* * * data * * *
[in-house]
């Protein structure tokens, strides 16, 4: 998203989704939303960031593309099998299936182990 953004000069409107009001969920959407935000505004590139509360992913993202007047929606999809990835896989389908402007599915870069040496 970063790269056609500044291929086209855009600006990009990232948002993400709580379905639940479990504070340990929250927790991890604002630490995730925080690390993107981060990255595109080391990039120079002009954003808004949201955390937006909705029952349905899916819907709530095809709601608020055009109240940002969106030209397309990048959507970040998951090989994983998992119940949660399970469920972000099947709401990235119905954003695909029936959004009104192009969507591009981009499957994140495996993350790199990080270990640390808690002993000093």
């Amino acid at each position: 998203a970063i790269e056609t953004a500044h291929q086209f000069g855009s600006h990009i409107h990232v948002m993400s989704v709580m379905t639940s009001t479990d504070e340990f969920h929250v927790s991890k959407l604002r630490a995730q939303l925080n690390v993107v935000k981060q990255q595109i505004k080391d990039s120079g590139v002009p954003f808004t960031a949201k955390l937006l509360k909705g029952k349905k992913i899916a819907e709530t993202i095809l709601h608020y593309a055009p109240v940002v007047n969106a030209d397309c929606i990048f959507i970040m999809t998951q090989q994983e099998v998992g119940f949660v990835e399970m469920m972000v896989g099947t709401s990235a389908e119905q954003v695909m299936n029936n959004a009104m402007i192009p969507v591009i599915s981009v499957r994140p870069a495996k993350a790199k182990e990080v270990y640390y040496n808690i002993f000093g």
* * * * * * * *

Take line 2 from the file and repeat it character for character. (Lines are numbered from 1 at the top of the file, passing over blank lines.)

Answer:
């Protein structure tokens, strides 16, 4: 998203989704939303960031593309099998299936182990 953004000069409107009001969920959407935000505004590139509360992913993202007047929606999809990835896989389908402007599915870069040496 970063790269056609500044291929086209855009600006990009990232948002993400709580379905639940479990504070340990929250927790991890604002630490995730925080690390993107981060990255595109080391990039120079002009954003808004949201955390937006909705029952349905899916819907709530095809709601608020055009109240940002969106030209397309990048959507970040998951090989994983998992119940949660399970469920972000099947709401990235119905954003695909029936959004009104192009969507591009981009499957994140495996993350790199990080270990640390808690002993000093």